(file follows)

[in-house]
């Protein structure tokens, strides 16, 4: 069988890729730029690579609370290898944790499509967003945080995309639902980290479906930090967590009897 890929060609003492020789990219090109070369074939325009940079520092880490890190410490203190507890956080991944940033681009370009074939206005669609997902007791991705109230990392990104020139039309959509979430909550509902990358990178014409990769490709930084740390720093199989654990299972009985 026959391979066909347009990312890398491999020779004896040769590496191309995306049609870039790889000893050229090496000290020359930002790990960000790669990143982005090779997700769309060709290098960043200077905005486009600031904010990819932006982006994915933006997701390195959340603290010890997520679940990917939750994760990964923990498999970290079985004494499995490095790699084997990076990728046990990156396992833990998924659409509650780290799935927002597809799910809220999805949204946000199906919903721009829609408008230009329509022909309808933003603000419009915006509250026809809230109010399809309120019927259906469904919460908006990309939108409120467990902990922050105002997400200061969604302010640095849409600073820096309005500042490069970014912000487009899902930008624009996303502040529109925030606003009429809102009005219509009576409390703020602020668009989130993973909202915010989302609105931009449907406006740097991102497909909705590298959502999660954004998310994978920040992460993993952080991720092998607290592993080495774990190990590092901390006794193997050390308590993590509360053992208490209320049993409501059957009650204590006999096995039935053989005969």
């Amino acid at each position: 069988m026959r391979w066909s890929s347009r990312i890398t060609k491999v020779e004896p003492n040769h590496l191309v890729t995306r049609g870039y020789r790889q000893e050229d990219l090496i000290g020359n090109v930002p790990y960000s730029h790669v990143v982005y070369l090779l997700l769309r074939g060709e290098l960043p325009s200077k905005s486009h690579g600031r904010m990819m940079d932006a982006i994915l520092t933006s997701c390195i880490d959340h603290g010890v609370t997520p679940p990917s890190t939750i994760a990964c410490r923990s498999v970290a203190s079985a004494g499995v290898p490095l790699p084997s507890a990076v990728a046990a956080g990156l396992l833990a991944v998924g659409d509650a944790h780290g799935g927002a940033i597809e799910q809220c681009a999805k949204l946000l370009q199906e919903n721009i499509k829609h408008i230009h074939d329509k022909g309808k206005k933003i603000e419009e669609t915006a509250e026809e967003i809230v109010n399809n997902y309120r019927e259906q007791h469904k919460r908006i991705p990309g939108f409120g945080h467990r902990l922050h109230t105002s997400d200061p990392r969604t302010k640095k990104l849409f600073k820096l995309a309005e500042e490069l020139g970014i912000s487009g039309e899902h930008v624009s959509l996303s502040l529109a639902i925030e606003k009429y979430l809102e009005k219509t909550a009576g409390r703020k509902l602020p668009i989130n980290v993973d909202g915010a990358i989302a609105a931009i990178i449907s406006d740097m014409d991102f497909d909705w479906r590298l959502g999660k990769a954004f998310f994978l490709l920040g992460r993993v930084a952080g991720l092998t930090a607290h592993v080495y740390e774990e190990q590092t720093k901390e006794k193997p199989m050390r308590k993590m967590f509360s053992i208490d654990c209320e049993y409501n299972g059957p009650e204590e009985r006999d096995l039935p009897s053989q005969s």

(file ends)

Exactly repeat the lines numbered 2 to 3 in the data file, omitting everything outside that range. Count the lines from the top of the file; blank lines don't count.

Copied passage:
């Protein structure tokens, strides 16, 4: 069988890729730029690579609370290898944790499509967003945080995309639902980290479906930090967590009897 890929060609003492020789990219090109070369074939325009940079520092880490890190410490203190507890956080991944940033681009370009074939206005669609997902007791991705109230990392990104020139039309959509979430909550509902990358990178014409990769490709930084740390720093199989654990299972009985 026959391979066909347009990312890398491999020779004896040769590496191309995306049609870039790889000893050229090496000290020359930002790990960000790669990143982005090779997700769309060709290098960043200077905005486009600031904010990819932006982006994915933006997701390195959340603290010890997520679940990917939750994760990964923990498999970290079985004494499995490095790699084997990076990728046990990156396992833990998924659409509650780290799935927002597809799910809220999805949204946000199906919903721009829609408008230009329509022909309808933003603000419009915006509250026809809230109010399809309120019927259906469904919460908006990309939108409120467990902990922050105002997400200061969604302010640095849409600073820096309005500042490069970014912000487009899902930008624009996303502040529109925030606003009429809102009005219509009576409390703020602020668009989130993973909202915010989302609105931009449907406006740097991102497909909705590298959502999660954004998310994978920040992460993993952080991720092998607290592993080495774990190990590092901390006794193997050390308590993590509360053992208490209320049993409501059957009650204590006999096995039935053989005969």
């Amino acid at each position: 069988m026959r391979w066909s890929s347009r990312i890398t060609k491999v020779e004896p003492n040769h590496l191309v890729t995306r049609g870039y020789r790889q000893e050229d990219l090496i000290g020359n090109v930002p790990y960000s730029h790669v990143v982005y070369l090779l997700l769309r074939g060709e290098l960043p325009s200077k905005s486009h690579g600031r904010m990819m940079d932006a982006i994915l520092t933006s997701c390195i880490d959340h603290g010890v609370t997520p679940p990917s890190t939750i994760a990964c410490r923990s498999v970290a203190s079985a004494g499995v290898p490095l790699p084997s507890a990076v990728a046990a956080g990156l396992l833990a991944v998924g659409d509650a944790h780290g799935g927002a940033i597809e799910q809220c681009a999805k949204l946000l370009q199906e919903n721009i499509k829609h408008i230009h074939d329509k022909g309808k206005k933003i603000e419009e669609t915006a509250e026809e967003i809230v109010n399809n997902y309120r019927e259906q007791h469904k919460r908006i991705p990309g939108f409120g945080h467990r902990l922050h109230t105002s997400d200061p990392r969604t302010k640095k990104l849409f600073k820096l995309a309005e500042e490069l020139g970014i912000s487009g039309e899902h930008v624009s959509l996303s502040l529109a639902i925030e606003k009429y979430l809102e009005k219509t909550a009576g409390r703020k509902l602020p668009i989130n980290v993973d909202g915010a990358i989302a609105a931009i990178i449907s406006d740097m014409d991102f497909d909705w479906r590298l959502g999660k990769a954004f998310f994978l490709l920040g992460r993993v930084a952080g991720l092998t930090a607290h592993v080495y740390e774990e190990q590092t720093k901390e006794k193997p199989m050390r308590k993590m967590f509360s053992i208490d654990c209320e049993y409501n299972g059957p009650e204590e009985r006999d096995l039935p009897s053989q005969s």